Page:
COVID-19 continues to be an unstoppable pandemic with the capacity of locking down the whole world, causing many deaths and infecting millions of people. The virus is going to be endemic; it will stay with us. Concerning the discovery of a vaccine, the World Health Organization (WHO) Director-General Tedros Adhanom Gherbreyesus said, “It won’t end the COVID-19 pandemic on its own, and there’s no guarantee that scientists will find one.”
Many experts have expressed similar opinions that the vaccines are “no guarantee for permanent eradication.” The WHO Director-General further said, “We will not – we cannot go back to the way things were.” We just have to adopt a new normal way of life.
Social media is full of ‘Gospel’ messages. We have heard many videos saying that COVID-19 is a warning sign of the end times, the signs of divine wrath, or the consequences of violations of natural laws. Some say that it is the end times, the fulfilment of 666, and China is branded as anti-Christ/Christian because of their anti-Christian attitude and activities. Some see it as God’s punishment for sinful people.
Instead of discerning God’s love amidst suffering, many preachers have over-emphasized an angry God. This is nothing but a prosperity theology. When we measure God’s works only from an “abundant blessings” and a “miraculous cure” perspective, then it is prosperity theology. In other words, such people can be termed as the worshipers of mammon (money and wealth). Some even prophesied that Israel will be the only country that will not be affected by COVID-19. (It was also affected by the pandemic.) For me, it is not a curse/divine punishment, but a blessing – it makes us realize our mistakes and open up new opportunities to work for God’s kingdom.
COVID-19 is challenging us to go out from the four walls of the church. We have been so satisfied with our normal get-together worship services, but worship services have now been locked down for months. COVID-19 is demanding a new Christian ministry in action. It is like telling us, “Come out from the church and go to homes, marketplaces, and preach there!” We are being reminded that the Church was started at home. God is there where one or two are gathered in God’s name. The Church is the people and not the magnificent building. The Church is also not a few older men making decisions for everybody. All people – men, women, youth, disabled, etc. – are included in Church. The Church becomes vibrant when we build the whole people of God. We need to build an inclusive Church where all are treated justly and equally. Today, it seems that people see only money, fame, and power. Nothing else.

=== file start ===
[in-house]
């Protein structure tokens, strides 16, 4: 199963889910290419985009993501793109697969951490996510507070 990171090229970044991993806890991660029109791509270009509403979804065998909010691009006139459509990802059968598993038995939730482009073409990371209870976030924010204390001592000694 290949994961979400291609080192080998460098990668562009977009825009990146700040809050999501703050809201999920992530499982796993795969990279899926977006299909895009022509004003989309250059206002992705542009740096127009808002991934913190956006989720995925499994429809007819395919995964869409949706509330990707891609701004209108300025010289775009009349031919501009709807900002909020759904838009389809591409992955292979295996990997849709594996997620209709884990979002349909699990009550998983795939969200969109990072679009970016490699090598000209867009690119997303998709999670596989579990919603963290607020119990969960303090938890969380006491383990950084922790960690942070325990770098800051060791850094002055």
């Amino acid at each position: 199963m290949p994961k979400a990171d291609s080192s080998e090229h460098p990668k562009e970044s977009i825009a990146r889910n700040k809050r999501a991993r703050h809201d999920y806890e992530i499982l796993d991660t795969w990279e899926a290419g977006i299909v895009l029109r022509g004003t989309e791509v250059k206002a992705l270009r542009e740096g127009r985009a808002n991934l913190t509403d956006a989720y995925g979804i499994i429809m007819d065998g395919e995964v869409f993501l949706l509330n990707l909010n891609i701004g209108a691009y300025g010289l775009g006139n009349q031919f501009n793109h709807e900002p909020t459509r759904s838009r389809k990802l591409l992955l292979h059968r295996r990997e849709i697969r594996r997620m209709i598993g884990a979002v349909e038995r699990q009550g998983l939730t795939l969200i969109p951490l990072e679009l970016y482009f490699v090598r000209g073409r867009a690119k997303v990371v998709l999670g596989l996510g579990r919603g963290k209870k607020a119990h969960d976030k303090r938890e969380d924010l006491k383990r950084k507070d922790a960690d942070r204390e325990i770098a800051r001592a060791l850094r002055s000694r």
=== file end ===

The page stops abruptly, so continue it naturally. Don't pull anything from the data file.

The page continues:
It also seems that the world has lost the value of love, care, and support. It is as though humanity has no place in society. The story of Jyotikumari and her father testify to it. She is just a fifteen-year-old girl, but she dared to take her father home on a bicycle. They were evicted from the room where they lived in Delhi. The father, who had a broken leg, was seated on the carrier of an old bicycle, and she pedaled him to their home village in Bihar. The journey took seven days. The distance covered was around 1,000 miles. The landlord asked them to leave since they could not pay rent during the COVID-19 lockdown. We live in a world where human beings are treated worse than animals. They also passed by many churches, mosques, and temples, but nobody came forward to help. No one offered them shelter.
The COVID-19 pandemic is challenging us to show love and justice in action. It is urging us to go to the homes of drunkards, killers, commercial sex workers, and preach there! Pray there! Sing there! About justice, love, care, and solidarity. It is challenging us to be the hands and feet of Jesus in our everyday worlds.
For Reflection and Discussion
- Some Christians are saying that COVID-19 is a sign of the end times. What are your thoughts on this? What does the Bible say about indicators of the end times?
- What do you think it means to “discern God’s love amidst suffering” within your community? Do you agree that this should be our priority as people of faith? If so, what are practical ways to do so?
- Jyotikumari’s story is heartbreaking – evicted from home, cycling 1,000 miles, carrying her father and yet no “good Samaritan” passed by. For whom have you recently had the opportunity to express care and compassion? Did you or did you not act in a way that “shows love and justice in action”?